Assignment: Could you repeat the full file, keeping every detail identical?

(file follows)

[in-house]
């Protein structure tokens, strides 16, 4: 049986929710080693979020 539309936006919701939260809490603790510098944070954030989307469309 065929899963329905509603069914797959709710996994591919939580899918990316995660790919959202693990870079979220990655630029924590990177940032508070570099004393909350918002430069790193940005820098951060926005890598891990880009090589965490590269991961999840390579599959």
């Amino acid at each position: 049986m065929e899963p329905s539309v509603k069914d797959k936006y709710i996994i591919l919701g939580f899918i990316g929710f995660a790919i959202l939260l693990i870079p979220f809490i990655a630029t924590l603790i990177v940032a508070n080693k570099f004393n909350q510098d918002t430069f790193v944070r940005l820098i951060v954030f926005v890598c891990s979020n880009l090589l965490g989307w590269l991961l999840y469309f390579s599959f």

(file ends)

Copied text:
[in-house]
């Protein structure tokens, strides 16, 4: 049986929710080693979020 539309936006919701939260809490603790510098944070954030989307469309 065929899963329905509603069914797959709710996994591919939580899918990316995660790919959202693990870079979220990655630029924590990177940032508070570099004393909350918002430069790193940005820098951060926005890598891990880009090589965490590269991961999840390579599959």
């Amino acid at each position: 049986m065929e899963p329905s539309v509603k069914d797959k936006y709710i996994i591919l919701g939580f899918i990316g929710f995660a790919i959202l939260l693990i870079p979220f809490i990655a630029t924590l603790i990177v940032a508070n080693k570099f004393n909350q510098d918002t430069f790193v944070r940005l820098i951060v954030f926005v890598c891990s979020n880009l090589l965490g989307w590269l991961l999840y469309f390579s599959f």